Since the 1964 release of Charyn’s first novel, Once Upon a Droshky, he has published 30 novels, three memoirs, eight graphic novels, two books about film, short stories, plays and works of non-fiction. Two of his memoirs were named New York Times Book of the Year. Charyn has been a finalist for the PEN/Faulkner Award for Fiction. He received the Rosenthal Award from the American Academy of Arts and Letters and has been named Commander of Arts and Letters by the French Minister of Culture.

Charyn was Distinguished Professor of Film Studies at the American University of Paris until he left teaching in 2009.

In addition to his writing and teaching, Charyn is a tournament table tennis player, once ranked in the top 10 percent of players in France. Noted novelist Don DeLillo called Charyn’s book on table tennis, Sizzling Chops & Devilish Spins, “The Sun Also Rises of ping-pong.”

Charyn lives in Paris and New York City.

Jerome Charyn’s web site:

Jerome Charyn’s Facebook:!/jerome.charyn

Jerome Charyn’s Twitter:

Issac Sidel’s Twitter:!/IsaacSidel

Tribute Books Blog Tours Facebook:

*Disclaimer* A special thanks goes out to Nicole at Tribute Books for a review copy of this book. It in no way influenced my review. You can discuss it here or join my facebook page and discuss it there.

Review: The Fart That Saved Christmas – Jacob Morningside

Tuesday, December 11th, 2012
Price: $4.99
Format: Ebook
Pages: 40 illustrated
Publisher: Publish Green
Release: September 6, 2012
Order book here:


Order E-book here:


Santa Clause – An Antagonistic Boss
Reindeer – Disgruntled Employees on Strike


The behind the scenes story of what really happened “The Night Before Christmas.”

It’s Christmas Eve. The reindeer go on strike with a list of demands for Santa, the elves and Mrs. Claus. Santa gets “loaded” and threatens to cancel Christmas, fire the deer and divorce Mrs. Claus. But, just when all seems lost, Christmas is saved by a timely fart.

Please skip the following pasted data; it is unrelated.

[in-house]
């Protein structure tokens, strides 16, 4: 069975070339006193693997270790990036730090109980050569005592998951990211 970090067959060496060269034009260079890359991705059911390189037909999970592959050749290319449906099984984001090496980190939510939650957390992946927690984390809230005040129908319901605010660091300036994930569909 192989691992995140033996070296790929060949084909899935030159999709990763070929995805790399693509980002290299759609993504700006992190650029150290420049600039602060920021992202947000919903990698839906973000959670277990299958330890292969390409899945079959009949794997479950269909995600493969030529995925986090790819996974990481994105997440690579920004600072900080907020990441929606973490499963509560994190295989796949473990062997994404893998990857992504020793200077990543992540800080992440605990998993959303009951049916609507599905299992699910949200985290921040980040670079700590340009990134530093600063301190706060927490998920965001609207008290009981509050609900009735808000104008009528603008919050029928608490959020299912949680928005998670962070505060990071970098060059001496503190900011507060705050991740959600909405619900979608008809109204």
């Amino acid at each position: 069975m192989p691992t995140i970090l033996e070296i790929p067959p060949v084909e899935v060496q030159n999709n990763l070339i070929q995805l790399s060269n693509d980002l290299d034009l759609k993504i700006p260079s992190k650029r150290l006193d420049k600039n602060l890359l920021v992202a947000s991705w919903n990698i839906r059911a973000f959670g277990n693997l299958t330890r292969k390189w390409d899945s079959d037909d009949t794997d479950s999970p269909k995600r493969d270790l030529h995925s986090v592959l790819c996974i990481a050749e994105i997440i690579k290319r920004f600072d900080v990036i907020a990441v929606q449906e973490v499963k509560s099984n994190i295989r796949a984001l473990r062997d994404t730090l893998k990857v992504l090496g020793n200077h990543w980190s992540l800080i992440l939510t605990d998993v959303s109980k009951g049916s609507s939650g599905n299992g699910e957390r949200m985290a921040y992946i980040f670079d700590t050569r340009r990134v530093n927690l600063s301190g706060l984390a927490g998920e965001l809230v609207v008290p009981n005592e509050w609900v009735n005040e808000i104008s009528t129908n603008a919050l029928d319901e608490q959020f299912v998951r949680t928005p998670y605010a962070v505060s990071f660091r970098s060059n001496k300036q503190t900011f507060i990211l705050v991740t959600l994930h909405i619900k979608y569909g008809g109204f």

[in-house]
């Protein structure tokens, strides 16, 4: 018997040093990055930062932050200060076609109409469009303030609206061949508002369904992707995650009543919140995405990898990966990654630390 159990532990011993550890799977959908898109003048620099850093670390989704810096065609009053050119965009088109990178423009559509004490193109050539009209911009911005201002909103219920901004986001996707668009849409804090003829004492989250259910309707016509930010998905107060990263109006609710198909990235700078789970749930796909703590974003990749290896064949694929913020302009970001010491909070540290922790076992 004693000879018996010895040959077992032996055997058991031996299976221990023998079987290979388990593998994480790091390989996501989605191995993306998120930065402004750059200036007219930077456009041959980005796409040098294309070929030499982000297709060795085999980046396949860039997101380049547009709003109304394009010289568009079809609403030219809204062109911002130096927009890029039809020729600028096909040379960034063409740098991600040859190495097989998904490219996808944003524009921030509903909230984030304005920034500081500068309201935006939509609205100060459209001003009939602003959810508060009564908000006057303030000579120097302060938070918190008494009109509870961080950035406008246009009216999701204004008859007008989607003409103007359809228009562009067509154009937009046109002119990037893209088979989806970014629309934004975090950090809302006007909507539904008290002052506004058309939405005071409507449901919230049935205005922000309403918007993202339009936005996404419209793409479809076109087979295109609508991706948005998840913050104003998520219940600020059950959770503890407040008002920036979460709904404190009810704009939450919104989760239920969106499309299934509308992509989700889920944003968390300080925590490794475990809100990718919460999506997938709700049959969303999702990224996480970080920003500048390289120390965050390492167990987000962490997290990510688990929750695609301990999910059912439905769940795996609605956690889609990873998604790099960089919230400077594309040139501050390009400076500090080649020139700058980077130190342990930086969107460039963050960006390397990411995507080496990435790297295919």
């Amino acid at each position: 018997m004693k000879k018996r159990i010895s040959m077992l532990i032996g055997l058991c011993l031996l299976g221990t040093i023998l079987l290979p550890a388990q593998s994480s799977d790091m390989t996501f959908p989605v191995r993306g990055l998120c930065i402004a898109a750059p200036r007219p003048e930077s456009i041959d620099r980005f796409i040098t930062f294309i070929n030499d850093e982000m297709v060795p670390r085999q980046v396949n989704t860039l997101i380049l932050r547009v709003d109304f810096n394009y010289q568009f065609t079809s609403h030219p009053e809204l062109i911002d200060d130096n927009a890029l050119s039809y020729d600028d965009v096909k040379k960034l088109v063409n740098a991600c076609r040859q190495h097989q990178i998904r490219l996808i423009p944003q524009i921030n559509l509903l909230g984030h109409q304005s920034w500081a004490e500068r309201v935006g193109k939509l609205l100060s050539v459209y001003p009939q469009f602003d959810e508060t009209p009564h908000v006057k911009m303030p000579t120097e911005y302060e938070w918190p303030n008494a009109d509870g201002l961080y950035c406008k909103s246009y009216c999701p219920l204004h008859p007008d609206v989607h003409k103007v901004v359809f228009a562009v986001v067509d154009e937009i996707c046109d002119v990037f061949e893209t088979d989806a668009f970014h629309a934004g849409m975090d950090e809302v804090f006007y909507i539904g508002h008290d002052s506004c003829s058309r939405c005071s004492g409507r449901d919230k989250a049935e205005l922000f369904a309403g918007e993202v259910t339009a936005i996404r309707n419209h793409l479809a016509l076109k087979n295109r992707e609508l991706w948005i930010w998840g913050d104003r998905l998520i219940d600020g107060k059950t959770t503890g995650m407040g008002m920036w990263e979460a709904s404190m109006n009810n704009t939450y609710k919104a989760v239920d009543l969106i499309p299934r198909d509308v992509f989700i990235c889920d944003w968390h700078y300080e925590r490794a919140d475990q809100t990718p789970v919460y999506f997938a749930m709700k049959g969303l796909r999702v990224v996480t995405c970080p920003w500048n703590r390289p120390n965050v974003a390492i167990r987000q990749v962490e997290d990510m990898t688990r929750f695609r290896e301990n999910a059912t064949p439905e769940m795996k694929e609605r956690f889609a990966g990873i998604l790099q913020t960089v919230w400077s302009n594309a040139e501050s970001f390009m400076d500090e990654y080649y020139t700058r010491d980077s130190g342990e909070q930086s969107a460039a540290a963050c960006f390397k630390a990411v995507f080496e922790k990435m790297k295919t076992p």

A poem along the lines of Clement Moore’s Twas’ The Night Before Christmas. I found the narrative to be very comical and entertaining, and the images from Nadja Andrasev that accompanied it to be fun to look at and tied to the narrative.

If there was one drawback, it would be with the electronic edition. The Epub version that I received for the nook had graphic files that were extremely large and made it impossible for the nook to load. Hopefully with the production version of the product, they’ve resolved that issue.

[12/12/2012: Mr Morningside contacted me in regards to the problem I had downloading and had the following information to provide

“I believe that the reason you had trouble with the DL of the graphics is because my book is exclusive to the distribution site and is not meant for download to anything but the iPad; iPod or iPhone. Apple was the only system that could accommodate the graphics for e-distribution.”

So I am happy to add this to explain the one issue and to let you know in case you decide to go out and purchase it. If it becomes available for other formats later on, we’ll be sure to let you know.]

Mr. Morningside does list this as a Christmas Story for adults, so it’s not something you might want to give your children. For you adults who just want a fun little Christmas story of your own, I’d recommend it.

About the Author

Born into a body inhabited by multiple muse personalities, I create stories by stretching the “normal” beyond the boundaries of the absurd. The result is a worm-hole ride to the Far Side. I love a good story — so, I wrote one. Enjoy it with my wishes for a happy holiday season.

Tour Schedule

December 1
Great Minds Think Aloud (spotlight)

December 10
Sharon’s Garden of Book Reviews (review)
Cheryl’s Book Nook (review)

December 11
Gina’s Library
Rhodes Review (review)

December 12
jbarrett5 (review, spotlight & giveaway)
Tic Toc (review)

December 13
The Book Connection (spotlight & giveaway)
Concert Katie (review)

December 14
Every Free Chance Book Reviews (review)

December 15
Putting Words Down on Paper (review)
Mornings Start with Em (review)

December 17
Simple Wyrdings (review)
The Bibliophilic Book Blog (spotlight & giveaway)

December 18
Celtic Lady’s Reviews (review)

December 19
Reading Challenged (review)

December 20
Satisfaction for Insatiable Readers (review)
D A Bale Publishing (review)
ReadEng. Didi’s Press (review)

December 22
From the TBR Pile (review)

December 23
Culture Shock (review)

December 27
Lissette E. Manning (review)

December 28
Christie’s Book Reviews (spotlight & giveaway)

iBookstore buy link ($4.99):

Jacob Morningside’s Facebook:

Tribute Books Blog Tours Facebook:

The Fart That Saved Christmas blog tour site:

Disclaimer* A special thanks goes out to Nicole at Tribute Book Tours for a review copy of this book. It in no way influenced my review. You can discuss it here or join my facebook page and discuss it there.

Review: Monsters Do Ugly Things – Mark Adam Kaplan

Thursday, December 6th, 2012
Print Length: 42 pages
Publisher: BookBaby; 1 edition (October 25, 2011)
Language: English
Order e-book here: